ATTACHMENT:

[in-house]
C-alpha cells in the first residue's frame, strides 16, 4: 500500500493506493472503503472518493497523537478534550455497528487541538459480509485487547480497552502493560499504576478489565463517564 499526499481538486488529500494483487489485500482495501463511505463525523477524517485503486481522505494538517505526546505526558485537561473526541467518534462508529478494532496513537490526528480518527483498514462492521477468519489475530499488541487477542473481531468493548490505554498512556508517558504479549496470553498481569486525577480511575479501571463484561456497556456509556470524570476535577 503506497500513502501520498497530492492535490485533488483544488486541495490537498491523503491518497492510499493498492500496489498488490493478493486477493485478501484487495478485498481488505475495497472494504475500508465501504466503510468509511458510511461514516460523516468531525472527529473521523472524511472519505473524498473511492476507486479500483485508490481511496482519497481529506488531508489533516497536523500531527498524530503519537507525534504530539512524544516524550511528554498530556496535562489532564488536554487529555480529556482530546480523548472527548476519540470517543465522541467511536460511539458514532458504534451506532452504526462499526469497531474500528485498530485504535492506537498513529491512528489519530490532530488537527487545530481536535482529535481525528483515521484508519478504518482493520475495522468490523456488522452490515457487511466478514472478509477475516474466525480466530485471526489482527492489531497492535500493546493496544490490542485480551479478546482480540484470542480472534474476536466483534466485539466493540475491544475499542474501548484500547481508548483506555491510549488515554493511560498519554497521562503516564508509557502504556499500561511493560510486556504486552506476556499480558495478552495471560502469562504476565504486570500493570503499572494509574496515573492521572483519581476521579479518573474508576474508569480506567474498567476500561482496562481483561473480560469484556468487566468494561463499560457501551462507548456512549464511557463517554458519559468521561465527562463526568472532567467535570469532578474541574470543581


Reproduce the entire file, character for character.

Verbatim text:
[in-house]
C-alpha cells in the first residue's frame, strides 16, 4: 500500500493506493472503503472518493497523537478534550455497528487541538459480509485487547480497552502493560499504576478489565463517564 499526499481538486488529500494483487489485500482495501463511505463525523477524517485503486481522505494538517505526546505526558485537561473526541467518534462508529478494532496513537490526528480518527483498514462492521477468519489475530499488541487477542473481531468493548490505554498512556508517558504479549496470553498481569486525577480511575479501571463484561456497556456509556470524570476535577 503506497500513502501520498497530492492535490485533488483544488486541495490537498491523503491518497492510499493498492500496489498488490493478493486477493485478501484487495478485498481488505475495497472494504475500508465501504466503510468509511458510511461514516460523516468531525472527529473521523472524511472519505473524498473511492476507486479500483485508490481511496482519497481529506488531508489533516497536523500531527498524530503519537507525534504530539512524544516524550511528554498530556496535562489532564488536554487529555480529556482530546480523548472527548476519540470517543465522541467511536460511539458514532458504534451506532452504526462499526469497531474500528485498530485504535492506537498513529491512528489519530490532530488537527487545530481536535482529535481525528483515521484508519478504518482493520475495522468490523456488522452490515457487511466478514472478509477475516474466525480466530485471526489482527492489531497492535500493546493496544490490542485480551479478546482480540484470542480472534474476536466483534466485539466493540475491544475499542474501548484500547481508548483506555491510549488515554493511560498519554497521562503516564508509557502504556499500561511493560510486556504486552506476556499480558495478552495471560502469562504476565504486570500493570503499572494509574496515573492521572483519581476521579479518573474508576474508569480506567474498567476500561482496562481483561473480560469484556468487566468494561463499560457501551462507548456512549464511557463517554458519559468521561465527562463526568472532567467535570469532578474541574470543581